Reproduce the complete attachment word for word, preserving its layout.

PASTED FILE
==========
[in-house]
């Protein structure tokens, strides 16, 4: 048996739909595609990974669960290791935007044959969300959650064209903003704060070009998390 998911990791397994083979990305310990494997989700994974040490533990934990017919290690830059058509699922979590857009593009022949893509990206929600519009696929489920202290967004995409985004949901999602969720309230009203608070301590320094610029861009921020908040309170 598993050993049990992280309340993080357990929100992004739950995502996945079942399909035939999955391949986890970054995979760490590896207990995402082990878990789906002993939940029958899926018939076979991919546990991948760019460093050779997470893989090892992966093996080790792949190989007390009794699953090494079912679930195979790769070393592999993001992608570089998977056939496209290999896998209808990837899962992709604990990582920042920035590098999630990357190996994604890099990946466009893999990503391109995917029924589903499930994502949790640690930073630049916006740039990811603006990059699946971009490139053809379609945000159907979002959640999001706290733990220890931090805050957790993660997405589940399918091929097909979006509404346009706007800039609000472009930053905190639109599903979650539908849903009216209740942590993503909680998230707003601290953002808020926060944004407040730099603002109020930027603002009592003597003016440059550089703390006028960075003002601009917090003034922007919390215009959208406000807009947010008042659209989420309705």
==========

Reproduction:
[in-house]
């Protein structure tokens, strides 16, 4: 048996739909595609990974669960290791935007044959969300959650064209903003704060070009998390 998911990791397994083979990305310990494997989700994974040490533990934990017919290690830059058509699922979590857009593009022949893509990206929600519009696929489920202290967004995409985004949901999602969720309230009203608070301590320094610029861009921020908040309170 598993050993049990992280309340993080357990929100992004739950995502996945079942399909035939999955391949986890970054995979760490590896207990995402082990878990789906002993939940029958899926018939076979991919546990991948760019460093050779997470893989090892992966093996080790792949190989007390009794699953090494079912679930195979790769070393592999993001992608570089998977056939496209290999896998209808990837899962992709604990990582920042920035590098999630990357190996994604890099990946466009893999990503391109995917029924589903499930994502949790640690930073630049916006740039990811603006990059699946971009490139053809379609945000159907979002959640999001706290733990220890931090805050957790993660997405589940399918091929097909979006509404346009706007800039609000472009930053905190639109599903979650539908849903009216209740942590993503909680998230707003601290953002808020926060944004407040730099603002109020930027603002009592003597003016440059550089703390006028960075003002601009917090003034922007919390215009959208406000807009947010008042659209989420309705």